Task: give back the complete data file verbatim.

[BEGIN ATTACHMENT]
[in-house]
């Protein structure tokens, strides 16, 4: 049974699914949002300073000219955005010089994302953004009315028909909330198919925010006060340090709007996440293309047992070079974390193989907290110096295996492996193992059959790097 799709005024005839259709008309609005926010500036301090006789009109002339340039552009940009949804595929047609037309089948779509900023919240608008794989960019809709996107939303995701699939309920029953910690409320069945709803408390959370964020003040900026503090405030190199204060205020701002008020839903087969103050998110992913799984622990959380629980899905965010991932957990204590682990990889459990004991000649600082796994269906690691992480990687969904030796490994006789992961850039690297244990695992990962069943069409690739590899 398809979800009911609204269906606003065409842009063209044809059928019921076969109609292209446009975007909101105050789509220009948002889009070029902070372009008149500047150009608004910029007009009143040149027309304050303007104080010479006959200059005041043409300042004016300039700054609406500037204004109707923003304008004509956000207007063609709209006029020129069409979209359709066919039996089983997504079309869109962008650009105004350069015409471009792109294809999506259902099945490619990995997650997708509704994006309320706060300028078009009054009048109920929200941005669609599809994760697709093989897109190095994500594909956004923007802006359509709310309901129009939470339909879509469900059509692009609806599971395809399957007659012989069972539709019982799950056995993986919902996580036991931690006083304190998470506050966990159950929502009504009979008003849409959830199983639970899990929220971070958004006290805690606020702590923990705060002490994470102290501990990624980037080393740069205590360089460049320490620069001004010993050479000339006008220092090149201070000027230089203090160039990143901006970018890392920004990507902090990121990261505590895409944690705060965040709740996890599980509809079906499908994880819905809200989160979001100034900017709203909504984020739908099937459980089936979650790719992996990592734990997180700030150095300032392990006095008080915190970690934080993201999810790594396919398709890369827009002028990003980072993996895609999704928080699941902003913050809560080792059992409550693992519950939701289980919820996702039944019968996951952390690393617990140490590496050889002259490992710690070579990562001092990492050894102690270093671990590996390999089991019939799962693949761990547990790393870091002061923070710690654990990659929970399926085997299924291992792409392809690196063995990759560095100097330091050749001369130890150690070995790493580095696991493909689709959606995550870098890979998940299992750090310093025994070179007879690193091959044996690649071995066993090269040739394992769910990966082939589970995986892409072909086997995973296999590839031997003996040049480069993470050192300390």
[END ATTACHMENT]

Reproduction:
[in-house]
């Protein structure tokens, strides 16, 4: 049974699914949002300073000219955005010089994302953004009315028909909330198919925010006060340090709007996440293309047992070079974390193989907290110096295996492996193992059959790097 799709005024005839259709008309609005926010500036301090006789009109002339340039552009940009949804595929047609037309089948779509900023919240608008794989960019809709996107939303995701699939309920029953910690409320069945709803408390959370964020003040900026503090405030190199204060205020701002008020839903087969103050998110992913799984622990959380629980899905965010991932957990204590682990990889459990004991000649600082796994269906690691992480990687969904030796490994006789992961850039690297244990695992990962069943069409690739590899 398809979800009911609204269906606003065409842009063209044809059928019921076969109609292209446009975007909101105050789509220009948002889009070029902070372009008149500047150009608004910029007009009143040149027309304050303007104080010479006959200059005041043409300042004016300039700054609406500037204004109707923003304008004509956000207007063609709209006029020129069409979209359709066919039996089983997504079309869109962008650009105004350069015409471009792109294809999506259902099945490619990995997650997708509704994006309320706060300028078009009054009048109920929200941005669609599809994760697709093989897109190095994500594909956004923007802006359509709310309901129009939470339909879509469900059509692009609806599971395809399957007659012989069972539709019982799950056995993986919902996580036991931690006083304190998470506050966990159950929502009504009979008003849409959830199983639970899990929220971070958004006290805690606020702590923990705060002490994470102290501990990624980037080393740069205590360089460049320490620069001004010993050479000339006008220092090149201070000027230089203090160039990143901006970018890392920004990507902090990121990261505590895409944690705060965040709740996890599980509809079906499908994880819905809200989160979001100034900017709203909504984020739908099937459980089936979650790719992996990592734990997180700030150095300032392990006095008080915190970690934080993201999810790594396919398709890369827009002028990003980072993996895609999704928080699941902003913050809560080792059992409550693992519950939701289980919820996702039944019968996951952390690393617990140490590496050889002259490992710690070579990562001092990492050894102690270093671990590996390999089991019939799962693949761990547990790393870091002061923070710690654990990659929970399926085997299924291992792409392809690196063995990759560095100097330091050749001369130890150690070995790493580095696991493909689709959606995550870098890979998940299992750090310093025994070179007879690193091959044996690649071995066993090269040739394992769910990966082939589970995986892409072909086997995973296999590839031997003996040049480069993470050192300390």